needle testing fun

The friend­ly folks at Yarn Cana­da sent me a Denise2Go knit­ting set to review :D


So very gen­er­ous of them! Clear­ly I was very excit­ed, and start­ed a cou­ple of projects to try it out :D

The knit­ting kit that I chose comes with 4 pairs of nee­dles (6.5mm-10mm) and 3 cords of dif­fer­ent length­s (14″, 16″, 19″), and they’re inter­change­able! It also comes with a 6.5mm cro­chet hook (handy to have in a knit­ting kit for weav­ing in ends, pick­ing up stitch­es, adding cro­chet details, or tak­ing up cro­chet­ing if one does­n’t already cro­chet…), 2 end but­tons and a con­nec­tor (I’ll show you what they do in a bit).

The cord locks into the end of the nee­dle with a half turn and a click. And we’re ready to knit!




I’m super excit­ed about the cords. Since I usu­al­ly avoid projects that work in the round, I don’t have a lot of cir­cu­lar nee­dles, but I do need them for knit­ting col­lars (even though I try to avoid knit­ting those in the round as well), and for large projects. This is where the con­nec­tor is very useful.


I could link two cords togeth­er to make a super long cord! Ini­tial­ly I had just con­nect­ed the cords for a pho­to, but as my knit­ting grew I real­ized that with­out the cord con­nec­tor I would­n’t have been able to con­tin­ue :S (I’ve nev­er knit­ted any­thing this large before).


The plas­tic is kind of stiff when it’s new, and it’s a tiny piece, so I found it a bit hard to to grip and turn some pieces in place, but wide elas­tic bands (from buy­ing broc­coli :D) saved the day.


I also won­dered about the cords becom­ing dis­con­nect­ed in the mid­dle of knit­ting. So far it’s been fine, every­thing seemed secure. The cord only came off the con­nec­tor once when I acci­den­tal­ly turned it while push­ing the stitch­es forward.

And the end but­tons! They can turn cir­cu­lar nee­dles into “straight” needles.


All in all I do pre­fer actu­al straight nee­dles, because I can rest them on my fore­arm­s as I knit, and I find that eas­i­er on my wrists. But have you seen my bin of nee­dles? I will spare you the headache and won’t show you, but it’s a giant mess! The good thing about this kit is that it wraps up in a neat bun­dle, and it’s orga­nized and small and easy to store. And the case is hand­made! Maybe I should look into mak­ing cas­es for all my oth­er needles…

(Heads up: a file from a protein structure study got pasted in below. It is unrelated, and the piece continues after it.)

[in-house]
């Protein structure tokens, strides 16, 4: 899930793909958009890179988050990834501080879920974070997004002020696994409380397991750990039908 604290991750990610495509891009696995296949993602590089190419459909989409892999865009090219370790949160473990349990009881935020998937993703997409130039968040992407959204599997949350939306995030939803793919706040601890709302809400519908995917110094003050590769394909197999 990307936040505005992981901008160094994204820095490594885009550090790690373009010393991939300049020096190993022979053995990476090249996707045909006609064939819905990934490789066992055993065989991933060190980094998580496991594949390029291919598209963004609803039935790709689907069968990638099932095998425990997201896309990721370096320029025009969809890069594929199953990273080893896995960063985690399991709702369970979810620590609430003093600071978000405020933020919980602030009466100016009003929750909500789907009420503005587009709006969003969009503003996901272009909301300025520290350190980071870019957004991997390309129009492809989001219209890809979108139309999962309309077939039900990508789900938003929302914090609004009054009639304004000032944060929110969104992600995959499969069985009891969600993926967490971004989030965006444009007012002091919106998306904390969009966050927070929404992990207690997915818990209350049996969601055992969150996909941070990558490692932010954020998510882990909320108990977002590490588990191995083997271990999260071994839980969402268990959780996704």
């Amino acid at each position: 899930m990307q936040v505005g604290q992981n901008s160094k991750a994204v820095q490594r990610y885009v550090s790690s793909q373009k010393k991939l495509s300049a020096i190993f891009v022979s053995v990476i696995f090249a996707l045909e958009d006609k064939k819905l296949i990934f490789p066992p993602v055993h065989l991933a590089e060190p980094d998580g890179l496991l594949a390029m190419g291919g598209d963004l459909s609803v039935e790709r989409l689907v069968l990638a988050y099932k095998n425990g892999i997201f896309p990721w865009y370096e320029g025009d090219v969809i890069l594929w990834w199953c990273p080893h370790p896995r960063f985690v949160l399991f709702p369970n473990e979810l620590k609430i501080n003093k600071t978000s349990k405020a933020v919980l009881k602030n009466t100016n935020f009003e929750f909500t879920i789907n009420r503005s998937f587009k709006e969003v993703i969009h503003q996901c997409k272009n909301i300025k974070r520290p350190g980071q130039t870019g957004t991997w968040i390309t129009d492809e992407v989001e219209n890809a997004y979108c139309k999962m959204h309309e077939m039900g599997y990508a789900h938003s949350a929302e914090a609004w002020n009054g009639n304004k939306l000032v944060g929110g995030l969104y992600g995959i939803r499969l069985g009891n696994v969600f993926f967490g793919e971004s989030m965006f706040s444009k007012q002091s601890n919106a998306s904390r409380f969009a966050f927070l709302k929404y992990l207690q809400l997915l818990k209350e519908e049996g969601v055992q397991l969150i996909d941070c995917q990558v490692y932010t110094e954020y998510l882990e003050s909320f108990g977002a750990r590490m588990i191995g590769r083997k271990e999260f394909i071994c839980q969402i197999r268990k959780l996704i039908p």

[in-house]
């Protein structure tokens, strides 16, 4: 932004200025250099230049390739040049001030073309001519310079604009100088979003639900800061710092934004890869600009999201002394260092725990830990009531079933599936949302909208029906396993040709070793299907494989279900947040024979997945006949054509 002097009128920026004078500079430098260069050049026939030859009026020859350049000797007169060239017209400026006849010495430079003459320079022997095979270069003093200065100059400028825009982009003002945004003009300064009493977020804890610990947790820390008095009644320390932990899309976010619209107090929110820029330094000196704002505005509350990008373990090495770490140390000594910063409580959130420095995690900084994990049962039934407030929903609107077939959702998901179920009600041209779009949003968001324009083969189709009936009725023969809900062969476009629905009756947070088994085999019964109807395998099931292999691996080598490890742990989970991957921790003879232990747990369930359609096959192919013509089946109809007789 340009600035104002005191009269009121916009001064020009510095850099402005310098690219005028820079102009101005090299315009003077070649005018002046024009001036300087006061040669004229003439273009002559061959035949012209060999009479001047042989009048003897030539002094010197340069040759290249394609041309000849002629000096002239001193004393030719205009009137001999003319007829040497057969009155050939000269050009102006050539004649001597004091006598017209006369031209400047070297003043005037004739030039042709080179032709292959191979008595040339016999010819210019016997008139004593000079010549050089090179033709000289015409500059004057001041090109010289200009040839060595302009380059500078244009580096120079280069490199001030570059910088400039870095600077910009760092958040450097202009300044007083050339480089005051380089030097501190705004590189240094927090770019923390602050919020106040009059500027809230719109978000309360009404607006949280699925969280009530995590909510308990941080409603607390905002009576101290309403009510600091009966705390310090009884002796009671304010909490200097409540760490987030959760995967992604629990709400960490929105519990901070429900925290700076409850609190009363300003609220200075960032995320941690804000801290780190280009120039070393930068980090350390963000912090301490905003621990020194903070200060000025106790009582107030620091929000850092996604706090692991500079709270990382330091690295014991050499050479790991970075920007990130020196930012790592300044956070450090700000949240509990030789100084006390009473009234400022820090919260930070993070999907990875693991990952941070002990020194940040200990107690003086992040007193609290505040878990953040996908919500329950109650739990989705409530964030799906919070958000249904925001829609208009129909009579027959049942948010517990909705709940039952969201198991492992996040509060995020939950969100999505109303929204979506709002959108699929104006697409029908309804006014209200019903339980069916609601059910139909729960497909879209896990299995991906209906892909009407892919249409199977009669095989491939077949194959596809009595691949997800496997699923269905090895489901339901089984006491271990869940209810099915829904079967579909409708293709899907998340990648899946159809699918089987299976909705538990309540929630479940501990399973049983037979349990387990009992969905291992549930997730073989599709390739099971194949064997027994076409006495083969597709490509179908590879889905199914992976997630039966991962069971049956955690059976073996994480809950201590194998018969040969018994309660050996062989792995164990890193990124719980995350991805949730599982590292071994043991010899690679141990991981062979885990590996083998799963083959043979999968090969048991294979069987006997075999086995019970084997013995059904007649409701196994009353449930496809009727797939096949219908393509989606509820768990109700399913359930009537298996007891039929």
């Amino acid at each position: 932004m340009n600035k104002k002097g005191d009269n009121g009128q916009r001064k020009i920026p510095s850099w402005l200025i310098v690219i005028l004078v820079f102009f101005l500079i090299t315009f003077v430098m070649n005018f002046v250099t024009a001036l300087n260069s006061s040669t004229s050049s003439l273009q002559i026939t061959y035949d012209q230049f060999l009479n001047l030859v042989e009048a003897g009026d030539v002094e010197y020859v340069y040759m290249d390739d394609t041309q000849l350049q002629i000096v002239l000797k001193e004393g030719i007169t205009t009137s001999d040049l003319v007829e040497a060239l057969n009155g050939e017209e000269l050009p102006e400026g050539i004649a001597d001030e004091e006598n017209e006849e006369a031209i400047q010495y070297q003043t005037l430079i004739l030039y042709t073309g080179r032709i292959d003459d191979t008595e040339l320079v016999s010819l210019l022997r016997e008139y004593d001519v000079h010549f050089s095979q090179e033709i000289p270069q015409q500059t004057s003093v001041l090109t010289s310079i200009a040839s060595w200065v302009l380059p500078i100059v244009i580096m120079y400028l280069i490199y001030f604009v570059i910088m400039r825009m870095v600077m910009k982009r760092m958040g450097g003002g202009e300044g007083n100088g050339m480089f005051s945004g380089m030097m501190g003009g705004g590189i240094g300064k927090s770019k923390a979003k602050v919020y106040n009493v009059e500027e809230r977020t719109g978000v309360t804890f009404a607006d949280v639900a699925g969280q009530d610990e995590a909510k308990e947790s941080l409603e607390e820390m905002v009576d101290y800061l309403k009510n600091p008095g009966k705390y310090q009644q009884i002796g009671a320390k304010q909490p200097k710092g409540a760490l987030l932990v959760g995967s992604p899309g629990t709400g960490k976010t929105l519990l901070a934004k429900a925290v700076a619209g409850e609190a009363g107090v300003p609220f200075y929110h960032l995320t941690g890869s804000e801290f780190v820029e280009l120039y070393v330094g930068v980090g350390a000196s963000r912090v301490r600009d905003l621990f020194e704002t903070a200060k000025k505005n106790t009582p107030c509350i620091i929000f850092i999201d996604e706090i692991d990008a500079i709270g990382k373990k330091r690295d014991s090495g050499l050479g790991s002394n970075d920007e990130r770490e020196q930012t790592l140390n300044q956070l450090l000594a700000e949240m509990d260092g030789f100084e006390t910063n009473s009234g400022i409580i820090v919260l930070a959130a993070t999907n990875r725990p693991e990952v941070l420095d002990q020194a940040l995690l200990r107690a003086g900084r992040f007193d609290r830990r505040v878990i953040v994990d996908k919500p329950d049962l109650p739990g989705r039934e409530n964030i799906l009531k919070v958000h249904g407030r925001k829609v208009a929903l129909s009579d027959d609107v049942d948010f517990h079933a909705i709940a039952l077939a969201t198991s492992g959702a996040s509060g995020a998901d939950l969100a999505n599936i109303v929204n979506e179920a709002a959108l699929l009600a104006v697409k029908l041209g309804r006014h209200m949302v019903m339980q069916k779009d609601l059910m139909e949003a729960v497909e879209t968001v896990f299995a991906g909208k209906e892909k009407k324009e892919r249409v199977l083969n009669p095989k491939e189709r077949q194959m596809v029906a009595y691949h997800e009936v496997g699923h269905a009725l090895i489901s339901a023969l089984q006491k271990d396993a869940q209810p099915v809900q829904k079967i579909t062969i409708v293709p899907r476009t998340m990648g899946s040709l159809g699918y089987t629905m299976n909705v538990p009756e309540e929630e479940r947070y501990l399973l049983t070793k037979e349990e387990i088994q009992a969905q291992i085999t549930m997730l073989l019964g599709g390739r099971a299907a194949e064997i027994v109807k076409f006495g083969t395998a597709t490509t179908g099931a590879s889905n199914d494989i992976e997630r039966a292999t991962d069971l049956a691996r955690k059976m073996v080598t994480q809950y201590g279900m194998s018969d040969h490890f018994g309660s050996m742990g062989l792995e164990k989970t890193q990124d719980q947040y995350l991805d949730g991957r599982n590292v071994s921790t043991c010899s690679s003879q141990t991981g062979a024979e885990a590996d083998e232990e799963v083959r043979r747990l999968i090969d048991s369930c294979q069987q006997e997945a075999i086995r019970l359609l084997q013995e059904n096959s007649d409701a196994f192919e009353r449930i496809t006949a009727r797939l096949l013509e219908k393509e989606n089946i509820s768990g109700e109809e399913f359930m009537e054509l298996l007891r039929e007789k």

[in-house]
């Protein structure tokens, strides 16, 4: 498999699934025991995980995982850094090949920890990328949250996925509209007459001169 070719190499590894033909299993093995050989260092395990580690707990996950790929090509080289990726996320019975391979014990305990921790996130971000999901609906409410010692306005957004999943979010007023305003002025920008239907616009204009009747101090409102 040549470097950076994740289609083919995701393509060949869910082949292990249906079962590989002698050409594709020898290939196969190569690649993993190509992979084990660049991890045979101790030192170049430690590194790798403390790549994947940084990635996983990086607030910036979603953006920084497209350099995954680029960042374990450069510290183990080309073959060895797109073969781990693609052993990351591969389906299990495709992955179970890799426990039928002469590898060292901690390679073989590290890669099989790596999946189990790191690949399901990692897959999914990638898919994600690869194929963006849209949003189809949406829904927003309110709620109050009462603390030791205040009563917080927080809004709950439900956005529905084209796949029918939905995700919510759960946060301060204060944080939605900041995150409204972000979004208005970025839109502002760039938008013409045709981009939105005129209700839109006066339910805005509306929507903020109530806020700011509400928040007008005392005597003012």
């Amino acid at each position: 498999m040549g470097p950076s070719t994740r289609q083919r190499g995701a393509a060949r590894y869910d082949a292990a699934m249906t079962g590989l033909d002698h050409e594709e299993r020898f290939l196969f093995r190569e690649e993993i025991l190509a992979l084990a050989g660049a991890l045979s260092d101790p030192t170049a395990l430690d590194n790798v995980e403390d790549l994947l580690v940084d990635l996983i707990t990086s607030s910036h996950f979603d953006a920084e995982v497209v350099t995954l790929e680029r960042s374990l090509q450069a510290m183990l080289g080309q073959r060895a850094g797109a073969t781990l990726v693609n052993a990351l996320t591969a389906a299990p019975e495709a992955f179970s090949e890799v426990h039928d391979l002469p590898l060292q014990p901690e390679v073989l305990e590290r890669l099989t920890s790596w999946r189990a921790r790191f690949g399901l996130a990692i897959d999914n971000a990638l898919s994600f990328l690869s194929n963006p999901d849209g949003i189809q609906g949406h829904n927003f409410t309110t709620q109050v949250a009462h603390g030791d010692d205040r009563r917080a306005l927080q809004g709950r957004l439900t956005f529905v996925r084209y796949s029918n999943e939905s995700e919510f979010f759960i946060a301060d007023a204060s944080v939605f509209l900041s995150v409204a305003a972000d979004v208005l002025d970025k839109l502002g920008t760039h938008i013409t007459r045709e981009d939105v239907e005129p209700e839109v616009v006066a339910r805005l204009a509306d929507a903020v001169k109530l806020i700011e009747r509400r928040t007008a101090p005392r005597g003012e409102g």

Yarn Cana­da also car­ries a cro­chet kit and a knit­ting kit with small­er nee­dles, you can find them here :) They also car­ry a wide vari­ety of yarn, with free ship­ping options. I’ve nev­er bought yarn online before, but might give this a try if I already know the look and feel of the yarn I want.

And now I’m off to the yarn shop! :D Hap­py Wednes­day, everyone!


4 thoughts on “needle testing fun

  1. I have a dou­ble set of Denise’s cro­chet hooks that I use for Tunisian and/or dou­ble end­ed cro­chet. They’re won­der­ful! I had one con­nec­tor that had a minor defect and would come undone occa­sion­al­ly. They sent me two replace­ments for free! 

    I man­aged to talk my cro­chet cohort into get­ting a set for her­self because she does a lot of Tunisian cro­chet. She was adamant about using these bam­boo ones she liked, but com­plained about because there weren’t a lot of cable options. Plus she did­n’t want plas­tic. I lent her mine and she became a total con­vert! She got her­self a set short­ly there­after! They’re fabulous!

  2. these real­ly are fab­u­lous, it’s a great invest­ment! i love the smooth con­nec­tion and the stitch­es don’t get caught between the nee­dle and the cable, which some­times hap­pens with real­ly inex­pen­sive cir­cu­lar nee­dles (i learned it the hard way, had to cut the cable to res­cue the yarn! :S). oooh, what is dou­ble end­ed crochet?

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